than just reading about them on a page. For example, students are taught how they can diversify their crops, which improves the quality and fertility of soil. It would also give them access to a larger range of vegetables, throughout the year, which will give them a more balanced and nutritious diet. Students are being given practical knowledge and resources that demonstrates what they are taught in their nutrition lessons.

The principles of permaculture are based around making the most of the natural resources available. All the knowledge and skills that students are taught are lessons they can bring back to their families. Mlambe School hopes to stand as an example of how permaculture can be beneficial to local farmers. The school will set up at seed share, in which students can harvest and save seeds at school, which they can take home to use in their family farm.

MSPC has created a permaculture network between its schools, in which the teachers can discuss the successes and challenges of their permaculture clubs and ask each other for advice. Mlambe School and the other pilot schools have working closely alongside MSPC to test and develop their permaculture program. In April, Stella and Blessings attended a follow up training, where they met the other teachers who took the MSPC training course. The teachers presented their permaculture design and were able share the successes and challenges of their program and exchange ideas.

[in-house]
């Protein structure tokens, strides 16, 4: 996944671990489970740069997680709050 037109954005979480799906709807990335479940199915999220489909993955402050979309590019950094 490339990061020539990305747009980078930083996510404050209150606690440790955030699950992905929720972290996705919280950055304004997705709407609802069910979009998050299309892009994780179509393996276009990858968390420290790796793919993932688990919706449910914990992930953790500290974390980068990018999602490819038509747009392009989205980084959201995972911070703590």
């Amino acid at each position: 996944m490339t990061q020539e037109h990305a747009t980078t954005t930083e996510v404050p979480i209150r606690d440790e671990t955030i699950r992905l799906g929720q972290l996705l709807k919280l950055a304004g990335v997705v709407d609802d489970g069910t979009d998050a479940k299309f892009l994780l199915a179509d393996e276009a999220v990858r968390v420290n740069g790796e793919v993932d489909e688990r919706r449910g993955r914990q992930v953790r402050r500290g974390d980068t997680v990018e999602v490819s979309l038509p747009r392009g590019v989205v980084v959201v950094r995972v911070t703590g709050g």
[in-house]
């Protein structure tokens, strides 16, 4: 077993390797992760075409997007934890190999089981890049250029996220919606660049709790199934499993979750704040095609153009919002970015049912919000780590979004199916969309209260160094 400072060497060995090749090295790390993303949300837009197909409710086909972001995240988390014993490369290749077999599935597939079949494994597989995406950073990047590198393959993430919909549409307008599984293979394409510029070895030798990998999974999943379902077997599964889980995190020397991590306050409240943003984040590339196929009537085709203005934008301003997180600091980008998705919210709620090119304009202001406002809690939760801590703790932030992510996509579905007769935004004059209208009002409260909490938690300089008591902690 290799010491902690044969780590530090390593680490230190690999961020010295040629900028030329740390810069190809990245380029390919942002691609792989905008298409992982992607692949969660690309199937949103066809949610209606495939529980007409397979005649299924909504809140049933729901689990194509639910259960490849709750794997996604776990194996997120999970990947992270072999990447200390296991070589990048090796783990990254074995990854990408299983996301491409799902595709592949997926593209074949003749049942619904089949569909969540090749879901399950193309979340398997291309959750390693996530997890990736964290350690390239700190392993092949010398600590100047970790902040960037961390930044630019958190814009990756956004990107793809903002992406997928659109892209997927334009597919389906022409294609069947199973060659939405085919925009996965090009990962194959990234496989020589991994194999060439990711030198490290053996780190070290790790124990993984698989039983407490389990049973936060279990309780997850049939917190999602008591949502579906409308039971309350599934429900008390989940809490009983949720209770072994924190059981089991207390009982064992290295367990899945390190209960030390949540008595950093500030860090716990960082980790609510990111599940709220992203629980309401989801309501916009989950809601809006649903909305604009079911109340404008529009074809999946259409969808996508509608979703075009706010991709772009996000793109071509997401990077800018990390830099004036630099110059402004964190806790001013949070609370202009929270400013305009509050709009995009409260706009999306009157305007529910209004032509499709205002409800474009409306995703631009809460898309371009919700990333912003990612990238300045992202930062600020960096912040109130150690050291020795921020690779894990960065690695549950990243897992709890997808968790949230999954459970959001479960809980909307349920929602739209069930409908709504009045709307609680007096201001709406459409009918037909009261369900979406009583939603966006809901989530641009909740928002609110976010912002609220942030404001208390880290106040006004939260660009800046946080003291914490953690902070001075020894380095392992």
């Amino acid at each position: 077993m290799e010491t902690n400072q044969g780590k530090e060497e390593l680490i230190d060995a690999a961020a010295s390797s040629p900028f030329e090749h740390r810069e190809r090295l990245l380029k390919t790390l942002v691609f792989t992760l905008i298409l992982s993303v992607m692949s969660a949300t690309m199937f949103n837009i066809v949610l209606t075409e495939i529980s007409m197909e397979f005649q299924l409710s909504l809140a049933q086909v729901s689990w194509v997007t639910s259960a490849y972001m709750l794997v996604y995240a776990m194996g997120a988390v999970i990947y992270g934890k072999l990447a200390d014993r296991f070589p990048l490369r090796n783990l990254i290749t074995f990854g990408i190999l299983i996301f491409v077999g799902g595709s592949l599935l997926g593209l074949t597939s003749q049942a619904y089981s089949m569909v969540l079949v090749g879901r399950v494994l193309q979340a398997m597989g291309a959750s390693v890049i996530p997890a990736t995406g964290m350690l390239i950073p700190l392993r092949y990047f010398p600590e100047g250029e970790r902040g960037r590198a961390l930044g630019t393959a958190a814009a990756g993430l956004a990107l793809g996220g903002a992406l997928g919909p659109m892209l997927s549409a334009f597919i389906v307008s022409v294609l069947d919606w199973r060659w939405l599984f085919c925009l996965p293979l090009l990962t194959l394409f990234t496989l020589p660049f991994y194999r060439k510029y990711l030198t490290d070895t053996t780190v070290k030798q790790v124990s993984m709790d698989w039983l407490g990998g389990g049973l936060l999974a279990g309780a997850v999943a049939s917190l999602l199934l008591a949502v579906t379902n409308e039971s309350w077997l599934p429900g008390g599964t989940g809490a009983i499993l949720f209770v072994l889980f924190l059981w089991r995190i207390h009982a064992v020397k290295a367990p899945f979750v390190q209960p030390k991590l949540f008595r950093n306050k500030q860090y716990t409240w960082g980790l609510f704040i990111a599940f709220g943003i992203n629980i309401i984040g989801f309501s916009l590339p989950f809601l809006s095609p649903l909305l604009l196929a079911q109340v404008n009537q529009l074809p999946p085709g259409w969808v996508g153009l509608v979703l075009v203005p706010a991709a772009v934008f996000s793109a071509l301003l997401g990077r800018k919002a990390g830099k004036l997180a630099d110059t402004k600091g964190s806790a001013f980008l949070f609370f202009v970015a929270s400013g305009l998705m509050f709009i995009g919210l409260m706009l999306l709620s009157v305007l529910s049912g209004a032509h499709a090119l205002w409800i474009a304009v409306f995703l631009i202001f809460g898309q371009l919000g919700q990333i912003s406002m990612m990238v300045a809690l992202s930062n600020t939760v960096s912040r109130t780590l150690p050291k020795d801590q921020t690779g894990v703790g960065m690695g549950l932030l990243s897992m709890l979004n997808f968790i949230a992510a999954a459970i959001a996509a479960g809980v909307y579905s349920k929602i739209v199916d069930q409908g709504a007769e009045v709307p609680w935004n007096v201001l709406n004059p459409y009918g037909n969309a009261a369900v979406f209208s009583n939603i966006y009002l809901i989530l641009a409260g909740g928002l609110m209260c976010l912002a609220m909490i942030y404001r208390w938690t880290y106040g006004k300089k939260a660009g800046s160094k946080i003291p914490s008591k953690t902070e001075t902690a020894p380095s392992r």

This has been an exciting opportunity for Mlambe to become the flagship school for the program in the Balaka district and play an active role in its expansion to other schools not only throughout the district but the Malawi. We hope that Mlambe School can become a permaculture demonstration site, which shows the benefits of permaculture to the wider community and district.

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Portrait of John Bamusi (Deputy Headteacher Mlambe School) wearing a purple button down and a black tie with red and white stripes trees in the background

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John Bamusi (Deputy Headteacher Mlambe School)